This coffee bean blend has been sourced from the highlands of Central and South America and includes semi-washed Robusta beans that offer up just enough earthy bitterness against the slightly richer washed Arabica beans.
The coffee blend is then roasted using a method that gives the coffee a classic Southern Italian flavor.
You can expect maple syrup and walnut flavors with a rich and thick texture, and I’m sure you’ll agree that both flavors will work well in a milky latte.
Estate Dark Roast Whole Bean 100% Kona Coffee
In the world of coffee, nothing screams premium more than real Kona coffee beans.
This particular bag from Koa Coffee is dark roasted to perfection resulting in a rich, thick, strong but smooth espresso shot with an impressive crema – perfect espresso beans for making a latte at home.
If you want to treat yourself next time you make a latte at home or you’re looking for the perfect gift for the coffee snob in your life, these 100% Kona coffee beans are bound to please.
Don’t fall prey to fake Kona coffee beans. These are the real deal from single estate farms in Hawaii.
Kentucky Bourbon Barrel Aged Coffee Beans
The lattes of today come loaded with toppings and flavorings, which are added just before serving. But what if you could flavor your latte at the beginning? Hear Me out.
Cooper’s Cask Coffee offers a range of barrel-aged coffees that are naturally flavored. Forget about those sugary artificial flavorings most lattes get covered in – these Arabica beans are all-natural.
Sourced from a Colombian single-origin farm and small-batch roasted, you can expect flavors of cocoa and dark fruit notes with a bourbon finish.
Just close your eyes for one second and imagine a bourbon-flavored latte – right, right!
Trust us when we say these bourbon-flavored whole coffee beans are to die for, grab a bag, and you won’t be disappointed.
Café de Loja Gourmet Coffee Beans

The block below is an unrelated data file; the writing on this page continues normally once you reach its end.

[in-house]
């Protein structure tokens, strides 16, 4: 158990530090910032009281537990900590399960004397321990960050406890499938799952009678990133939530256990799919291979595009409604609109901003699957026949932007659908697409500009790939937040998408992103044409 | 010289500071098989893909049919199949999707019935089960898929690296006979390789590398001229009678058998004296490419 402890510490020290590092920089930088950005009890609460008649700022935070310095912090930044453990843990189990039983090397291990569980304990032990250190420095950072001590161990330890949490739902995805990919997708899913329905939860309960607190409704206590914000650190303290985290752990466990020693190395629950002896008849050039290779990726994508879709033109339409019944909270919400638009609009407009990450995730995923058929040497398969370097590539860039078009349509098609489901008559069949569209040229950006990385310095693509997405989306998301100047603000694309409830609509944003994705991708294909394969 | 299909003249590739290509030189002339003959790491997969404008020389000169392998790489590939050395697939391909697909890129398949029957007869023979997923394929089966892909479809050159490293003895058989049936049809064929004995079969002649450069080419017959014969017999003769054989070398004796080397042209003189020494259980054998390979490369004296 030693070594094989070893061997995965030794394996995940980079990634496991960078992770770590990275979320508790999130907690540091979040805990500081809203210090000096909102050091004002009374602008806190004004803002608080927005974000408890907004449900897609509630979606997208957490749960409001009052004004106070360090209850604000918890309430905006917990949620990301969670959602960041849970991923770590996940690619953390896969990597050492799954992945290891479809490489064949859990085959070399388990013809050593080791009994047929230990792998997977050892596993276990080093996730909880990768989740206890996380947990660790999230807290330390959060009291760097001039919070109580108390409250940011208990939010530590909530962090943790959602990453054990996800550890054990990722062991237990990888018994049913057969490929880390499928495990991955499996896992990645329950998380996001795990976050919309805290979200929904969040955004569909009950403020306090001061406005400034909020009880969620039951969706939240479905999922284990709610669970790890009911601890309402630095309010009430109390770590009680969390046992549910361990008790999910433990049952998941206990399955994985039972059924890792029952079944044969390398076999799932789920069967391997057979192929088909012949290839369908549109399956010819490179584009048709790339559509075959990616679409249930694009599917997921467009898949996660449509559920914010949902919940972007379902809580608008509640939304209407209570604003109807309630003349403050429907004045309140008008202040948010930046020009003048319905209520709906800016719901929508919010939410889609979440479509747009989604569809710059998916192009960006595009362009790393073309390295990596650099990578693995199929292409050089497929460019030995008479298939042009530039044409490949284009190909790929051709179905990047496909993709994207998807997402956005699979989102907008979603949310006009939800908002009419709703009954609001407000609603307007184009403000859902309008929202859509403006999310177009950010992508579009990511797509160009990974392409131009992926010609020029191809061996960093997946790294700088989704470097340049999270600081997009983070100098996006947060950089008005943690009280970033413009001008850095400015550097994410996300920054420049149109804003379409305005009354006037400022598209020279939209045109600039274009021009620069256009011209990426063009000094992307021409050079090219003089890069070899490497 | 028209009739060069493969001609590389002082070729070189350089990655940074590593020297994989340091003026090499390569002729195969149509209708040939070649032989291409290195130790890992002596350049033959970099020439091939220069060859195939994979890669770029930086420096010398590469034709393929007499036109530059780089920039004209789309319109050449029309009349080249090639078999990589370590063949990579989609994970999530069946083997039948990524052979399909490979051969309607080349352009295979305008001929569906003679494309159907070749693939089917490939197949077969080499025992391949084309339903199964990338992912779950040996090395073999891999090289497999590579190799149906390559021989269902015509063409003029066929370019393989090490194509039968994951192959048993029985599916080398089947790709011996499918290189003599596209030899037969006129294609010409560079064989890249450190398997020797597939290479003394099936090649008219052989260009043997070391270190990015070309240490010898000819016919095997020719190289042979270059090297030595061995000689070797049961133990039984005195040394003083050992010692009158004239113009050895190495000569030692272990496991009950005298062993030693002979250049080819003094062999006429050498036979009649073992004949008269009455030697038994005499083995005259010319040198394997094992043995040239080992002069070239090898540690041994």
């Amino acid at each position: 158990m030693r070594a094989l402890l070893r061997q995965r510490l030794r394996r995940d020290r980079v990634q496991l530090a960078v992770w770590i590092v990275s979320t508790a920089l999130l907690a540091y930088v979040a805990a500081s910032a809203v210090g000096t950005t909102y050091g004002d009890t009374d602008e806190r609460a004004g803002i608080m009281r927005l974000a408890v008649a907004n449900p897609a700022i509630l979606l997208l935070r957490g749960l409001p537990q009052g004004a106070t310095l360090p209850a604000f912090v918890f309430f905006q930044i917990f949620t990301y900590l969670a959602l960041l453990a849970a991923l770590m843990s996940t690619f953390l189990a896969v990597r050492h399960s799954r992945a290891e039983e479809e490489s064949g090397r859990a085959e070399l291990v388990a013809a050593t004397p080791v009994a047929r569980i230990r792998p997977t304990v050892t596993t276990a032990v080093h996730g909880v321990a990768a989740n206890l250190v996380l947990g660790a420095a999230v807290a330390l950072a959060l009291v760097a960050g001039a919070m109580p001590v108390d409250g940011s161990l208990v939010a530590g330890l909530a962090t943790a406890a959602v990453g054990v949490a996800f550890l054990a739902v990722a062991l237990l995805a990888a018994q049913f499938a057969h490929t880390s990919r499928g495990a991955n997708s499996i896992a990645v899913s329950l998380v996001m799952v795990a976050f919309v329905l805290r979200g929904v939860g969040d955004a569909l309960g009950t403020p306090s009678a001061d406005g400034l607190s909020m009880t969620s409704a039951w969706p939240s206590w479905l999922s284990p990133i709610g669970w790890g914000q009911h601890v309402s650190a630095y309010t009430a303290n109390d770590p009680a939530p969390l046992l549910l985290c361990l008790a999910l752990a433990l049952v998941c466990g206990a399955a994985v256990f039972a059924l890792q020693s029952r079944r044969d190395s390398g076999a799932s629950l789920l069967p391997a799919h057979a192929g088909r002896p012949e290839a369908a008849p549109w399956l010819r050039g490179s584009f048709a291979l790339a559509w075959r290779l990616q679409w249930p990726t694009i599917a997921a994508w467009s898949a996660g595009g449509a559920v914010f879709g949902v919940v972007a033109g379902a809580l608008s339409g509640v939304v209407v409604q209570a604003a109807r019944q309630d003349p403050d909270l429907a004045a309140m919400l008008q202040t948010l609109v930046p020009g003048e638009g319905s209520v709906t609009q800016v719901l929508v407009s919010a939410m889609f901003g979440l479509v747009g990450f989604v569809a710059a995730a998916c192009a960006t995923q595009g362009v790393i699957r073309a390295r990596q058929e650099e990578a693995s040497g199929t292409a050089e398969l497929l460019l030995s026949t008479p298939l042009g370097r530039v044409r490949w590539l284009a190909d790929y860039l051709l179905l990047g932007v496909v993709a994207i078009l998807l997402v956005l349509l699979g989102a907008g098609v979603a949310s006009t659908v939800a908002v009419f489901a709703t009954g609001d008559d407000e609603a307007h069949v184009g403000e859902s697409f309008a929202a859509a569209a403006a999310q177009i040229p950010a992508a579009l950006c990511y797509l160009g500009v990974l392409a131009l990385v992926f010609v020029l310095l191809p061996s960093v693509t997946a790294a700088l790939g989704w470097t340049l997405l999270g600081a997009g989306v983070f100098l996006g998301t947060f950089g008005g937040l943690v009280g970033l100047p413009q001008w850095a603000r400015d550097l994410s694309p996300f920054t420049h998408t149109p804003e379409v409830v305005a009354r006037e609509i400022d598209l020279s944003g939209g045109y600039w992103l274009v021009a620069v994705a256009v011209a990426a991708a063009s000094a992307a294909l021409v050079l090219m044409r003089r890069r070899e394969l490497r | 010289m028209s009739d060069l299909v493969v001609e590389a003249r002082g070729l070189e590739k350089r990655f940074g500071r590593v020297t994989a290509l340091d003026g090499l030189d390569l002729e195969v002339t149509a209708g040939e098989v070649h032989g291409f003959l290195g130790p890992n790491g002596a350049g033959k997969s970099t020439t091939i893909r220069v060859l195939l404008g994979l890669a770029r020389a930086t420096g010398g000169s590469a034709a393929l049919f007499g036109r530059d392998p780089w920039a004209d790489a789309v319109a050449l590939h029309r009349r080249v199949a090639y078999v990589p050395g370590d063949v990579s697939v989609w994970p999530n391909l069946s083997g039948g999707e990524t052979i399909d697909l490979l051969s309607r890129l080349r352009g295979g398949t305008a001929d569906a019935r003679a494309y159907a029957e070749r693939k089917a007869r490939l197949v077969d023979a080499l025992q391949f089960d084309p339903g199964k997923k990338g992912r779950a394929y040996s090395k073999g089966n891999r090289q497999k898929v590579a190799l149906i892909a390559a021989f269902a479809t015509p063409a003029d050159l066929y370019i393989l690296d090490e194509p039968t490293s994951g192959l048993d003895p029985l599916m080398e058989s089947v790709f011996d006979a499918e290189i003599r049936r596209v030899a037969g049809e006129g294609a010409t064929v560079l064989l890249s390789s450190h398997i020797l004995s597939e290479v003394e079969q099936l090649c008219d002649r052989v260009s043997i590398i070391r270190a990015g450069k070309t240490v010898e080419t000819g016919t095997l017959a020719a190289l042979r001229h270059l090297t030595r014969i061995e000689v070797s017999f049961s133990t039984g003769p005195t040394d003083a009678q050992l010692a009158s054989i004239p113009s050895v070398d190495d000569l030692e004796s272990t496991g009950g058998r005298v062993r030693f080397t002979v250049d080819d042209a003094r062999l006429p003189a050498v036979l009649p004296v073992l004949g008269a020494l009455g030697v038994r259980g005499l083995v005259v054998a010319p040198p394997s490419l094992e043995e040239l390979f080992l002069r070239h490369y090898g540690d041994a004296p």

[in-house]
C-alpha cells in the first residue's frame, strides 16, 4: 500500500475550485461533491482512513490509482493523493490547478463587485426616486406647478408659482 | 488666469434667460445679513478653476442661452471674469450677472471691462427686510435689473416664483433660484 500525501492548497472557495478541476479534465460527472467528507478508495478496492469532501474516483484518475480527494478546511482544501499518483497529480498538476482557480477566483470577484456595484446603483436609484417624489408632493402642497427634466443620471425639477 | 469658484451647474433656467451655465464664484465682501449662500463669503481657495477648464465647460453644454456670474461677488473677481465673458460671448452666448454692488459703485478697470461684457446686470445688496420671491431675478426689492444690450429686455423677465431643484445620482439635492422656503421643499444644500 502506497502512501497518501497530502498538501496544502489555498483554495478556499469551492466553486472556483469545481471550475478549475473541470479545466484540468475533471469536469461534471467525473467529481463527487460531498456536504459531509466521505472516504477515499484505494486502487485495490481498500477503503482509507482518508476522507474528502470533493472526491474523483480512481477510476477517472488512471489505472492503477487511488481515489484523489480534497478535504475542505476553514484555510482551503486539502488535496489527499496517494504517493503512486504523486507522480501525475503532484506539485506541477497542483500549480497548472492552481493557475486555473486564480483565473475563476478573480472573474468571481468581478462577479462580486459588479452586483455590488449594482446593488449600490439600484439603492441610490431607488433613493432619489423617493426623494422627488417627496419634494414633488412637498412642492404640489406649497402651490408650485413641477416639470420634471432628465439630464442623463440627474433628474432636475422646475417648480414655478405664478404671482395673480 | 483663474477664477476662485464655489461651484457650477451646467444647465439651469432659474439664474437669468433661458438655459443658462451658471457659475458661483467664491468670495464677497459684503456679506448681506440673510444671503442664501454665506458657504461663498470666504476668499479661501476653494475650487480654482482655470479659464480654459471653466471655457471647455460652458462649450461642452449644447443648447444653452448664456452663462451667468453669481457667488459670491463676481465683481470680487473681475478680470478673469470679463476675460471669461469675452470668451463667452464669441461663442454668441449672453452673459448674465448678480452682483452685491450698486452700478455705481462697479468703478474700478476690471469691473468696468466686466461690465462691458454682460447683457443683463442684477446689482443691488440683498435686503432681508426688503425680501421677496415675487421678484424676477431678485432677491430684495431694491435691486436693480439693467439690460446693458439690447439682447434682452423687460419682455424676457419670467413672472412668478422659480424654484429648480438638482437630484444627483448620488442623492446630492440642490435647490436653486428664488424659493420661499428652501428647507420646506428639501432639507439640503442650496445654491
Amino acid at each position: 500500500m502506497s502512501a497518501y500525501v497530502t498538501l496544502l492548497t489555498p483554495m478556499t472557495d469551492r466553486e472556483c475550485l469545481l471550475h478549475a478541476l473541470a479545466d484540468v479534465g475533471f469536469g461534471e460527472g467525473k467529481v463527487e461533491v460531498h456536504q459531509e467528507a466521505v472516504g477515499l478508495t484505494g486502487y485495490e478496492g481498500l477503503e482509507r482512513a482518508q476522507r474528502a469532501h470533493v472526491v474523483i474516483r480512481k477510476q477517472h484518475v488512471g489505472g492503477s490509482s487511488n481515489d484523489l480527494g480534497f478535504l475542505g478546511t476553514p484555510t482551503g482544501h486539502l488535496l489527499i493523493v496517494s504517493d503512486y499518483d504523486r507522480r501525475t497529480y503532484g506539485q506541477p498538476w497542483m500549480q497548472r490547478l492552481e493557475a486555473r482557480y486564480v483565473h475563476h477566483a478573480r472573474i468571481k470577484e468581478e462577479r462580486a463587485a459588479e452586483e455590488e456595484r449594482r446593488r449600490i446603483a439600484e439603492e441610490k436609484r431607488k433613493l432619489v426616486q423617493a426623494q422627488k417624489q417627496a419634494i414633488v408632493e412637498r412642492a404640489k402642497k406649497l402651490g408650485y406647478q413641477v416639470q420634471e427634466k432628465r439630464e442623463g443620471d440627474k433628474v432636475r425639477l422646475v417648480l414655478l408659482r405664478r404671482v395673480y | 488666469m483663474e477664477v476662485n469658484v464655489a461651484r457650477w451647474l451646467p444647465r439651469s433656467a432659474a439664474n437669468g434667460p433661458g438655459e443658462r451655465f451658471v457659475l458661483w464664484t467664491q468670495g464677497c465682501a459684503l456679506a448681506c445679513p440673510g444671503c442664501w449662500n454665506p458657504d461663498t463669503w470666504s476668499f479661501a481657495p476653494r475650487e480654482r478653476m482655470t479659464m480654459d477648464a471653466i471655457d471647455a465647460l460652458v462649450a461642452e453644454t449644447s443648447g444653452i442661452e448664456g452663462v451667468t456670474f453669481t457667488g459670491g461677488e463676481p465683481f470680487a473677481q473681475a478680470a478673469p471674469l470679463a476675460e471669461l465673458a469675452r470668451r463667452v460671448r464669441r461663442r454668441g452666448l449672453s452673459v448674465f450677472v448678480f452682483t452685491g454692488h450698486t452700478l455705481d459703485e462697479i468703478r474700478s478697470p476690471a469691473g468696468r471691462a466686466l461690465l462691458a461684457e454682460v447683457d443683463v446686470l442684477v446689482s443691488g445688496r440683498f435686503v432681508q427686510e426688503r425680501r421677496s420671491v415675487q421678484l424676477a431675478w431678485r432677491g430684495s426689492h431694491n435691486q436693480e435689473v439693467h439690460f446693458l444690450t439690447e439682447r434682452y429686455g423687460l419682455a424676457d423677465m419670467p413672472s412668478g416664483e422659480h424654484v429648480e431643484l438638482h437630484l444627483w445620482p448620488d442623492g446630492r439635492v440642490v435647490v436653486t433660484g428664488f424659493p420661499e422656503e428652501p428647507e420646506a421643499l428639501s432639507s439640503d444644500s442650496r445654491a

Grown at 6233 feet above sea level in the mountains of Ecuador, the Café de Loja Gourmet medium roast coffee beans are dense, packed full of crisp, fruity flavor, and have an intense aroma.
If you’re on the hunt for low-acid coffee beans for your latte, these are a great option.
Cafe De Loja sources some of the finest coffee beans from Ecuador that are organically grown (free from pesticides). Each batch is then roasted to perfection.
This particular offering is a medium roast which is perfect for espresso and milk-based coffee drinks like the latte or cappuccino.
Olde Brooklyn Coffee Dark Roast Whole Bean
Our final recommendation is the dark roasted espresso beans from Olde Brooklyn Coffee.
Based in New York, Olde Brooklyn Coffee handpicks and then roasts a selection of small batches each week of various coffee from around the globe, with unique and flavorful blends from Columbia, Brazil, and Guatemala, to name a few.
This dark roast bag of whole beans coffee pairs really well with a latte. It’s smooth and robust with a slight smokiness.
Unlike other dark roasted coffee beans (like the French roast) that tend to suffer from over-bitterness or a burnt aftertaste, the Olde Brooklyn Coffee has none at all.
These are a reasonably priced large bags of whole coffee beans that are roasted each and every week in New York – each bag you buy is as fresh as it can be.
? Can You Make Lattes With Regular Coffee?
Yes, you can make lattes with regular coffee, but you won’t get the rich coffee flavor associated with espresso.
Nevertheless, it’s worth noting that rather than a “textbook” latte, you will be making a coffee-based drink more akin to a Café au Lait. A Café au Lait is equal parts brewed coffee and steamed milk.
? What Coffee Beans Does Starbucks Use For Lattes?
According to Starbucks, they use espresso roasted whole coffee beans from Latin America and the Asia Pacific. The coffee beans are finely ground for espresso.
? What Coffee Bean Does McDonald’s Use For Their Latte?
McDonald’s uses 100% Arbacia coffee beans for its lattes. The Arabica coffee bean is a crowd favorite due to its smooth constant flavor, moderate caffeine content, and versatile pairing with many foods.